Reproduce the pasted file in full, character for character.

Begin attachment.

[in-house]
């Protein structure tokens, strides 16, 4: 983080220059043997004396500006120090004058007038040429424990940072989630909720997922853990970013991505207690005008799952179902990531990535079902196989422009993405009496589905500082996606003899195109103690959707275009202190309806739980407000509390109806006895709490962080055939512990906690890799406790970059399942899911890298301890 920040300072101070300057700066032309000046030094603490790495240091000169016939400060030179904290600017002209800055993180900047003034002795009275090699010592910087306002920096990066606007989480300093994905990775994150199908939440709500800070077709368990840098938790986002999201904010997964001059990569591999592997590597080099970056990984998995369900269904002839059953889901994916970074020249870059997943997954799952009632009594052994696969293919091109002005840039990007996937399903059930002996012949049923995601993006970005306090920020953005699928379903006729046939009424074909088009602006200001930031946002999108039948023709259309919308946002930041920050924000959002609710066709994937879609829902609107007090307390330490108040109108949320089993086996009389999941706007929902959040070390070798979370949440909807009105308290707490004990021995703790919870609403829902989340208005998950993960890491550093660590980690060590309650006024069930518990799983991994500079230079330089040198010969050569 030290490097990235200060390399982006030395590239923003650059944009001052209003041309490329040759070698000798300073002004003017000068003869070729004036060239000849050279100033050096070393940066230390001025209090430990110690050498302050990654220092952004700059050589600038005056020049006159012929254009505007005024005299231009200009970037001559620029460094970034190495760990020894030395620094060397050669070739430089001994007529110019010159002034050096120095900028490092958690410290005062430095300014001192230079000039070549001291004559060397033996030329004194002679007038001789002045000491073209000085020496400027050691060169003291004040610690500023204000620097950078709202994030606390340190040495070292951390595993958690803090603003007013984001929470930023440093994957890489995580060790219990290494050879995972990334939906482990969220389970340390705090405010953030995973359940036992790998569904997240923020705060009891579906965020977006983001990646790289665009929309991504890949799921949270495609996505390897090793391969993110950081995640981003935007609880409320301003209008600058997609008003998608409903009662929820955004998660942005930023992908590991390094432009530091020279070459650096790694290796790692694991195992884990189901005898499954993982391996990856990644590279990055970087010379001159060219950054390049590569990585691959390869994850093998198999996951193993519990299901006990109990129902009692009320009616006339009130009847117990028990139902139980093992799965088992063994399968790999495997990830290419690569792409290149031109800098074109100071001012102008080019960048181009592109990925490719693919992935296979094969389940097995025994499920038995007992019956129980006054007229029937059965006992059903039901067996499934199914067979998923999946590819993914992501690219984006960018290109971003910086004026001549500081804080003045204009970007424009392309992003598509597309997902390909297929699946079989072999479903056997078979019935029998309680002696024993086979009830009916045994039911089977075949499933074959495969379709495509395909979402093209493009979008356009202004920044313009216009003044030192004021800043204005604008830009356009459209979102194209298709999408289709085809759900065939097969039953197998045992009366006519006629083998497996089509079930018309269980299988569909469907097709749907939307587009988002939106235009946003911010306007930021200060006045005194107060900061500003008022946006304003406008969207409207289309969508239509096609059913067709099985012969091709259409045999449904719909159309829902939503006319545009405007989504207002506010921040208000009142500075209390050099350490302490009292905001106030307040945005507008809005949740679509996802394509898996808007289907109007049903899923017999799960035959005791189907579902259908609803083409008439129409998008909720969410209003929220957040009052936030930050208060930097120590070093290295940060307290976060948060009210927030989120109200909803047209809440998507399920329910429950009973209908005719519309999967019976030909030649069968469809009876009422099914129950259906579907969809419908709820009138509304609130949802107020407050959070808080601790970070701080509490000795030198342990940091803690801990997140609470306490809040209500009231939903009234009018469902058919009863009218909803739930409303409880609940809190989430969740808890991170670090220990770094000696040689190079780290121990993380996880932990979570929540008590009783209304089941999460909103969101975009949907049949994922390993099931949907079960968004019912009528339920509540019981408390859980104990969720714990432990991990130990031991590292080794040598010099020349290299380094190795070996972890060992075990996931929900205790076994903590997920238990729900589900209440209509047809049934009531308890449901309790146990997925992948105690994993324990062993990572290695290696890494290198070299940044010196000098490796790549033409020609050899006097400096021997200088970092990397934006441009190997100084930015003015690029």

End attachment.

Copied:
[in-house]
């Protein structure tokens, strides 16, 4: 983080220059043997004396500006120090004058007038040429424990940072989630909720997922853990970013991505207690005008799952179902990531990535079902196989422009993405009496589905500082996606003899195109103690959707275009202190309806739980407000509390109806006895709490962080055939512990906690890799406790970059399942899911890298301890 920040300072101070300057700066032309000046030094603490790495240091000169016939400060030179904290600017002209800055993180900047003034002795009275090699010592910087306002920096990066606007989480300093994905990775994150199908939440709500800070077709368990840098938790986002999201904010997964001059990569591999592997590597080099970056990984998995369900269904002839059953889901994916970074020249870059997943997954799952009632009594052994696969293919091109002005840039990007996937399903059930002996012949049923995601993006970005306090920020953005699928379903006729046939009424074909088009602006200001930031946002999108039948023709259309919308946002930041920050924000959002609710066709994937879609829902609107007090307390330490108040109108949320089993086996009389999941706007929902959040070390070798979370949440909807009105308290707490004990021995703790919870609403829902989340208005998950993960890491550093660590980690060590309650006024069930518990799983991994500079230079330089040198010969050569 030290490097990235200060390399982006030395590239923003650059944009001052209003041309490329040759070698000798300073002004003017000068003869070729004036060239000849050279100033050096070393940066230390001025209090430990110690050498302050990654220092952004700059050589600038005056020049006159012929254009505007005024005299231009200009970037001559620029460094970034190495760990020894030395620094060397050669070739430089001994007529110019010159002034050096120095900028490092958690410290005062430095300014001192230079000039070549001291004559060397033996030329004194002679007038001789002045000491073209000085020496400027050691060169003291004040610690500023204000620097950078709202994030606390340190040495070292951390595993958690803090603003007013984001929470930023440093994957890489995580060790219990290494050879995972990334939906482990969220389970340390705090405010953030995973359940036992790998569904997240923020705060009891579906965020977006983001990646790289665009929309991504890949799921949270495609996505390897090793391969993110950081995640981003935007609880409320301003209008600058997609008003998608409903009662929820955004998660942005930023992908590991390094432009530091020279070459650096790694290796790692694991195992884990189901005898499954993982391996990856990644590279990055970087010379001159060219950054390049590569990585691959390869994850093998198999996951193993519990299901006990109990129902009692009320009616006339009130009847117990028990139902139980093992799965088992063994399968790999495997990830290419690569792409290149031109800098074109100071001012102008080019960048181009592109990925490719693919992935296979094969389940097995025994499920038995007992019956129980006054007229029937059965006992059903039901067996499934199914067979998923999946590819993914992501690219984006960018290109971003910086004026001549500081804080003045204009970007424009392309992003598509597309997902390909297929699946079989072999479903056997078979019935029998309680002696024993086979009830009916045994039911089977075949499933074959495969379709495509395909979402093209493009979008356009202004920044313009216009003044030192004021800043204005604008830009356009459209979102194209298709999408289709085809759900065939097969039953197998045992009366006519006629083998497996089509079930018309269980299988569909469907097709749907939307587009988002939106235009946003911010306007930021200060006045005194107060900061500003008022946006304003406008969207409207289309969508239509096609059913067709099985012969091709259409045999449904719909159309829902939503006319545009405007989504207002506010921040208000009142500075209390050099350490302490009292905001106030307040945005507008809005949740679509996802394509898996808007289907109007049903899923017999799960035959005791189907579902259908609803083409008439129409998008909720969410209003929220957040009052936030930050208060930097120590070093290295940060307290976060948060009210927030989120109200909803047209809440998507399920329910429950009973209908005719519309999967019976030909030649069968469809009876009422099914129950259906579907969809419908709820009138509304609130949802107020407050959070808080601790970070701080509490000795030198342990940091803690801990997140609470306490809040209500009231939903009234009018469902058919009863009218909803739930409303409880609940809190989430969740808890991170670090220990770094000696040689190079780290121990993380996880932990979570929540008590009783209304089941999460909103969101975009949907049949994922390993099931949907079960968004019912009528339920509540019981408390859980104990969720714990432990991990130990031991590292080794040598010099020349290299380094190795070996972890060992075990996931929900205790076994903590997920238990729900589900209440209509047809049934009531308890449901309790146990997925992948105690994993324990062993990572290695290696890494290198070299940044010196000098490796790549033409020609050899006097400096021997200088970092990397934006441009190997100084930015003015690029």